Tennessee Valley Authority (TVA) will explore repurposing a closed coal ash site at the Shawnee power plant into for utility-scale solar.
The $216 million pilot program was approved by TVA’s board of directors late last week and is pending environmental and regulatory approvals.
Repurposing retired fossil sites is part of TVA plans to decarbonize its fleet. This includes adding 10,000 MW of solar energy by 2035. By that year TVA aims to achieve an 80 percent reduction in carbon emissions, from 2005 levels.
The nine-unit, 1,200 MW coal-fired Shawnee plant is located ten miles northwest of Paducah, Kentucky. The plant takes its name from the Shawnee Indian tribe.
Encore Renewable Energy CEO Chad Farrell joined Episode 22 of the Factor This! podcast to talk about brownfield and energy community clean energy development and how the Inflation Reduction Act is impacting the bankability of these tricky projects.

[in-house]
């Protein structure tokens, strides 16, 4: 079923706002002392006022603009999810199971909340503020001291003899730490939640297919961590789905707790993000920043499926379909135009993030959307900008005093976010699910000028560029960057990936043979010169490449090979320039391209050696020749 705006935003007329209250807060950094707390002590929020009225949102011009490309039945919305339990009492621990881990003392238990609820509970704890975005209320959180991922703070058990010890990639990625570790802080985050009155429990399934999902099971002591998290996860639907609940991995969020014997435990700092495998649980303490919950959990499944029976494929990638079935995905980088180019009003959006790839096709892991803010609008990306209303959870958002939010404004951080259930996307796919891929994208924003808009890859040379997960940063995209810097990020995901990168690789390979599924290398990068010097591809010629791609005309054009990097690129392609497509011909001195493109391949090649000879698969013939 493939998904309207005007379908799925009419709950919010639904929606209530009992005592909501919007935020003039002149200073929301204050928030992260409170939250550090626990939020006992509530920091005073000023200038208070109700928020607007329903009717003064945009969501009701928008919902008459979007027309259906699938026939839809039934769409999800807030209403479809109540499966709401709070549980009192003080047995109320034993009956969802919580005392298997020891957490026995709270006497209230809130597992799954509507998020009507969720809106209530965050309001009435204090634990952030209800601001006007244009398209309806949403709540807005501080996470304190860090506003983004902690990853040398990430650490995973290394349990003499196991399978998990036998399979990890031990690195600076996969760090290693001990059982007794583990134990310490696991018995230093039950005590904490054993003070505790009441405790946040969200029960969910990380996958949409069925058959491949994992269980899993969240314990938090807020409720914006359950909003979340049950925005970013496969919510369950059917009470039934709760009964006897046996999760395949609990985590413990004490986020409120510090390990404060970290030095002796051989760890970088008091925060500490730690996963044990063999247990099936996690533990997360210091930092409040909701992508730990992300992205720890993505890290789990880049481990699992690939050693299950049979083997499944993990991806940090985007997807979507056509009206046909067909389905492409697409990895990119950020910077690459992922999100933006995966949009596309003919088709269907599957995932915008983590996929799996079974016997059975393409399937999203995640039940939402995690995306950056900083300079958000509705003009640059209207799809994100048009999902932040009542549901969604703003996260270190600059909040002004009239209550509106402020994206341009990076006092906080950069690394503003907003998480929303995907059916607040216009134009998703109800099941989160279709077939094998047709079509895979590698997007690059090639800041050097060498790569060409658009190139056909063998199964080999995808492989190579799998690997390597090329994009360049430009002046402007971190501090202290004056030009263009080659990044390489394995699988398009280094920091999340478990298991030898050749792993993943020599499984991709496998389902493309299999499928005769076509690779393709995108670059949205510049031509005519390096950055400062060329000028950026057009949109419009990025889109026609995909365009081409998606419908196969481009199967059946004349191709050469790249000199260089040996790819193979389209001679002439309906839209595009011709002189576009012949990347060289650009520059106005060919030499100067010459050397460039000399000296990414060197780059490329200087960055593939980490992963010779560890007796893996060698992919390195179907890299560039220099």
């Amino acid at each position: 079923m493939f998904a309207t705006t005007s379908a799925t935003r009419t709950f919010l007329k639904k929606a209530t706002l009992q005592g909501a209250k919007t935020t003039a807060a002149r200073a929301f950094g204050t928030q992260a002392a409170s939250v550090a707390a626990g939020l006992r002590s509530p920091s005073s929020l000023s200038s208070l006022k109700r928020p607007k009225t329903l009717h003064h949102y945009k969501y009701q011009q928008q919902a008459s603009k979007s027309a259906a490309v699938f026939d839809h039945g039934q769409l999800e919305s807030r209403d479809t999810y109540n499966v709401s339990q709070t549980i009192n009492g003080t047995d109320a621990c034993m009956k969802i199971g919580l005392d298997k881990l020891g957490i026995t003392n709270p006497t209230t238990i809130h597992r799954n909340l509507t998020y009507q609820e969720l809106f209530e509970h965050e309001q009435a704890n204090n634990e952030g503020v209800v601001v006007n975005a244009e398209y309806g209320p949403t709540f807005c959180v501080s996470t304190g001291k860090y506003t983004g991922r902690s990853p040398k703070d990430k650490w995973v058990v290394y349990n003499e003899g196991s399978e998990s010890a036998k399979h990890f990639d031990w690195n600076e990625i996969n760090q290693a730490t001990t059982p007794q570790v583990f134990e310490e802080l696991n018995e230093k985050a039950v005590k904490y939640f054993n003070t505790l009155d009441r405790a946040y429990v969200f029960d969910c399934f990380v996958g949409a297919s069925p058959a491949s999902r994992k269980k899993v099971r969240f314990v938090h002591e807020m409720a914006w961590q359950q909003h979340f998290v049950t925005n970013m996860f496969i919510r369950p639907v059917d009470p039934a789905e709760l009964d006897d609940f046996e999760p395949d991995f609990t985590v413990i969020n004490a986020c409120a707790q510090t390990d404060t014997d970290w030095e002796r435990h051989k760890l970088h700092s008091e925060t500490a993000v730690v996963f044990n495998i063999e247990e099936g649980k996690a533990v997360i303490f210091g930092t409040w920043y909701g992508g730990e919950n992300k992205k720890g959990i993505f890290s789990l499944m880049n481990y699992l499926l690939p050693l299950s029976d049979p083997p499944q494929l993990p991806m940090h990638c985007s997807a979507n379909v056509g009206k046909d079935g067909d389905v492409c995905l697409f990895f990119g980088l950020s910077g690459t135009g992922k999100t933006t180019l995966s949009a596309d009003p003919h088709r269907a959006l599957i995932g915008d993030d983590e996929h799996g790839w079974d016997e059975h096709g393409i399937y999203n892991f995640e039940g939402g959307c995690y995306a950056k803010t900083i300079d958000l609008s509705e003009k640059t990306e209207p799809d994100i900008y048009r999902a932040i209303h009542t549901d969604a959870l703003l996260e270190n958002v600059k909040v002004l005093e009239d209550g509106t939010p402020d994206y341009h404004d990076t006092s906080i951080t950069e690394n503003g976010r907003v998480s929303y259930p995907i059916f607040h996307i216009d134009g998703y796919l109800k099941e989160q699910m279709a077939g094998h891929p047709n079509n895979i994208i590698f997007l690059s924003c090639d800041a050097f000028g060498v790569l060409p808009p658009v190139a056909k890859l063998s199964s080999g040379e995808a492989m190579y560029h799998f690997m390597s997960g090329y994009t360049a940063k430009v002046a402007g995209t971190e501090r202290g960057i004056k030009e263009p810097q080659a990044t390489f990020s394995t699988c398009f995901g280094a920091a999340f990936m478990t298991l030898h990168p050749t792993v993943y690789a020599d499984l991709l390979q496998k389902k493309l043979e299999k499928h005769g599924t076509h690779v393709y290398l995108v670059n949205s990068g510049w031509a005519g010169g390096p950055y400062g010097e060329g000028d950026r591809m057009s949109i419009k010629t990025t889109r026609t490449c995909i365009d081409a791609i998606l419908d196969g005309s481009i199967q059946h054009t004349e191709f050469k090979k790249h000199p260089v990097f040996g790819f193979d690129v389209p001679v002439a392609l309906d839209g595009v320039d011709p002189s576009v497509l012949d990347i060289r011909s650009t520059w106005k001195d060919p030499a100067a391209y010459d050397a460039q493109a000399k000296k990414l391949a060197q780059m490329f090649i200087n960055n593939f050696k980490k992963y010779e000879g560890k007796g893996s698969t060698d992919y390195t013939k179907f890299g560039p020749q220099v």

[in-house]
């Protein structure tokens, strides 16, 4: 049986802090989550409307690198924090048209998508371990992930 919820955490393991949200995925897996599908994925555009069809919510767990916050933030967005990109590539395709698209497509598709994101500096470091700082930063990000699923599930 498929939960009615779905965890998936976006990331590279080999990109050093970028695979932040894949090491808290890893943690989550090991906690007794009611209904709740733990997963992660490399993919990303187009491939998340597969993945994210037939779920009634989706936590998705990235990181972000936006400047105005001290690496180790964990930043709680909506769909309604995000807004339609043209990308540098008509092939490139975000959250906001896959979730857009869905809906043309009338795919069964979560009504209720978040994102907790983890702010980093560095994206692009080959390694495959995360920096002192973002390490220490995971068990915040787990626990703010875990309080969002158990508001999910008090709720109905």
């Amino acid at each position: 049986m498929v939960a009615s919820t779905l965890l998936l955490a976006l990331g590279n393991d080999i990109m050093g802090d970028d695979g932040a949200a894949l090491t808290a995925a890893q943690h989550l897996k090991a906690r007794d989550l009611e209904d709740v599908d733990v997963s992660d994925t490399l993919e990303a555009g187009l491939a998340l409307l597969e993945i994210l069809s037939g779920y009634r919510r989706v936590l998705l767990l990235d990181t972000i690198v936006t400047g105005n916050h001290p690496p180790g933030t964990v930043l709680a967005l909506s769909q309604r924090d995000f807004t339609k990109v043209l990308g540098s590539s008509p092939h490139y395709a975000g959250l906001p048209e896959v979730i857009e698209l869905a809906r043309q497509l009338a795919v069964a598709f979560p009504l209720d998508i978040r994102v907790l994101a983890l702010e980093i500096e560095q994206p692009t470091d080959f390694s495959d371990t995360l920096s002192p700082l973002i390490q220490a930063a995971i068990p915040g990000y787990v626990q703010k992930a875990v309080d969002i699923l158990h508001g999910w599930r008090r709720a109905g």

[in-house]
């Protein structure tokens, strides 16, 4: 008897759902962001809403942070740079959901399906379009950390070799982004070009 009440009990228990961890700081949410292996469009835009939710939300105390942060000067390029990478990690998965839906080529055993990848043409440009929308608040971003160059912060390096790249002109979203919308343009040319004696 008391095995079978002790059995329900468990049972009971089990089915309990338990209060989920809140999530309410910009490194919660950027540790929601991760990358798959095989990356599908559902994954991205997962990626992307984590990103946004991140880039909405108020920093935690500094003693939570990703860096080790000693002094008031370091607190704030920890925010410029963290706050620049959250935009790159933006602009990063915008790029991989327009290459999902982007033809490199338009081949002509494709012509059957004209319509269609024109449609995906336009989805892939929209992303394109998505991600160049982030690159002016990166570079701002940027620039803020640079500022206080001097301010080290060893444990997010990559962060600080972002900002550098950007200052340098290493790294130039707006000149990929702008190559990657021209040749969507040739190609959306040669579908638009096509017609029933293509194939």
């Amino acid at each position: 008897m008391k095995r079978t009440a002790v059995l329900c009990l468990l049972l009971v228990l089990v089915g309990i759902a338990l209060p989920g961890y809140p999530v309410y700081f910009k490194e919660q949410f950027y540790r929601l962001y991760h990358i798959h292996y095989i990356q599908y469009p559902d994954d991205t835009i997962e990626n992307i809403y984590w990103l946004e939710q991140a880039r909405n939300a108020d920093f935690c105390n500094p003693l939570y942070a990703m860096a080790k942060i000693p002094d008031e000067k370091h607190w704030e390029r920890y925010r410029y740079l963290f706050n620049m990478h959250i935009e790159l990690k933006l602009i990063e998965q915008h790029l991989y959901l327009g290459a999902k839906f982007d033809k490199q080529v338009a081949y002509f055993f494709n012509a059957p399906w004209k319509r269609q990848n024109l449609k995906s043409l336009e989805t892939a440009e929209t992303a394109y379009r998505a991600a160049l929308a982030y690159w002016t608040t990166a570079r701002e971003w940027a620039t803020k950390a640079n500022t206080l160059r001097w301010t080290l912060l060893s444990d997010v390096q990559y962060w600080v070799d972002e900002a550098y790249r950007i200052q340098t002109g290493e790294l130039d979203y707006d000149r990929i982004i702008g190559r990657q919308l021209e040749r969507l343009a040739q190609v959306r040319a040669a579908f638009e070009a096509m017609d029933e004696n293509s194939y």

Paradise plant towers imploded
TVA crews imploded the three more than 435-foot tall cooling towers at the Paradise power plant on Nov. 10.
The authority wants to make future use of the site, which is also home to a combined-cycle plant which opened in 2017. TVA is also constructing additional gas-fired combustion turbines at Paradise.
TVA retired Paradise coal-fired Units 1 and 2 in 2017. Paradise Unit 3 ceased operation in February 2020.